In a phone conversation with a potential client I asked what I have found to be the pivotal question in determining whether I can be of help.
“Is there something happening in your life right now that is so bothersome that you are willing to change what you are doing?”
He is obviously a smart guy and he laughed in recognition that this is his issue. He would really like to find a therapist that is so good that the therapist will teach him how to get others to change.
The problem is not that we want others to change. Of course we would like them to be different. The problem is that we put our energy into getting others to change. We have a very low chance of success with that. If they want to be different in just the ways we want them to be different we will see what looks like success. But if they don’t want to be who we want them to be, or can’t be, or want to thwart us more than they want to please themselves… for any one of a dozen reasons they may not be who we want them to be. This does not stop us from trying to changing and–for our trouble–what we get is frustration. We feel helpless and hopeless.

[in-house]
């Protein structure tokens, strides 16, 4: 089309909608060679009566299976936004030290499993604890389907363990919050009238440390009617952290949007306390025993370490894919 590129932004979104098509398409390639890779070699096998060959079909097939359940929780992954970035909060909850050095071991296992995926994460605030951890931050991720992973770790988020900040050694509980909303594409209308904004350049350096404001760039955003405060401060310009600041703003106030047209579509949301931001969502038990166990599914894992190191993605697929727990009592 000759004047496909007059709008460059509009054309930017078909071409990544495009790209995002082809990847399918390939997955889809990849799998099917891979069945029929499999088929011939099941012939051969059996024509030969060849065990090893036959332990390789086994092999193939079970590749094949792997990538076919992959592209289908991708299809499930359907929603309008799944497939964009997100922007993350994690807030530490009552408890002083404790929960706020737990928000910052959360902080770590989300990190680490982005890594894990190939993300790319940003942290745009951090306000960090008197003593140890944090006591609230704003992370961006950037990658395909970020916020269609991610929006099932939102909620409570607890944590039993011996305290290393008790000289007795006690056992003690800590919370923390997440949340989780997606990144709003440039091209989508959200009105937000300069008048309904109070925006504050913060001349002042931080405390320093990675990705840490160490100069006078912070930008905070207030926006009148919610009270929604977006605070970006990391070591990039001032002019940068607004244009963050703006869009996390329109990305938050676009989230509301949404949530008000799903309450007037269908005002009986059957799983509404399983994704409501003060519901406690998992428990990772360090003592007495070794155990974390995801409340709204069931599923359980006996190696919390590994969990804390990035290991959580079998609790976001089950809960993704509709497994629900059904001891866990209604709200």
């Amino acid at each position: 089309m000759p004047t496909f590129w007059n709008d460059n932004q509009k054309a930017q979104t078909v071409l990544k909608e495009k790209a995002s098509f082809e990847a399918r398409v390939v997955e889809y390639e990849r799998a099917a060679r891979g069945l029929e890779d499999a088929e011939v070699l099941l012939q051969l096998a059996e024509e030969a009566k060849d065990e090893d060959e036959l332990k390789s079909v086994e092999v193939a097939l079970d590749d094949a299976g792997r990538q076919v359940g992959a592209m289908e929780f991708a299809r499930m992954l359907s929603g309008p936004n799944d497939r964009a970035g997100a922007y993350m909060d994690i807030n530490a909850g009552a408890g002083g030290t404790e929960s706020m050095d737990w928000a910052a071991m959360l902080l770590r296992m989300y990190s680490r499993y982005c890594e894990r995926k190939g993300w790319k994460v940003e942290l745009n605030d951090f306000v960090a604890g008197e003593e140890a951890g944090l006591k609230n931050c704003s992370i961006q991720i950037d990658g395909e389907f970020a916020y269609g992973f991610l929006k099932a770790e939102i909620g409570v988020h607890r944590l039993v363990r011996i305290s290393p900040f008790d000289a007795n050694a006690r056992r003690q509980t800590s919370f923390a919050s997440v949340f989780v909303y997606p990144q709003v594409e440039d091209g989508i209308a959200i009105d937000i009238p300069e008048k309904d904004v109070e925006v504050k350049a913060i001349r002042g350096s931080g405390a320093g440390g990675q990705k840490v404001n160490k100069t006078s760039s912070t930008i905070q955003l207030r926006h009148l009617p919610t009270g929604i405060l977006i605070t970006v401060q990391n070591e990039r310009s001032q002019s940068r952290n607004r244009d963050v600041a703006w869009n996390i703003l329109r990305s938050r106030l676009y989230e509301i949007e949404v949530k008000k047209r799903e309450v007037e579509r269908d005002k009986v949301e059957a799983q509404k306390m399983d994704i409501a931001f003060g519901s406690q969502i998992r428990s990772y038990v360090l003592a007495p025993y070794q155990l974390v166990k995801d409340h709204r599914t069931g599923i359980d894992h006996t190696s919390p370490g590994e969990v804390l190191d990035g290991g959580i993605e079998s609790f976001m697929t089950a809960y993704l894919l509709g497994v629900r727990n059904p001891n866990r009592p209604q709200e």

As futile as this is there is a more dire consequence. When we focus our attention on getting others to change we divert our attention from transforming our own behavior. We take our attention off of what would create safety and satisfaction for ourselves and instead waste our energies on doing the impossible. So ask yourself…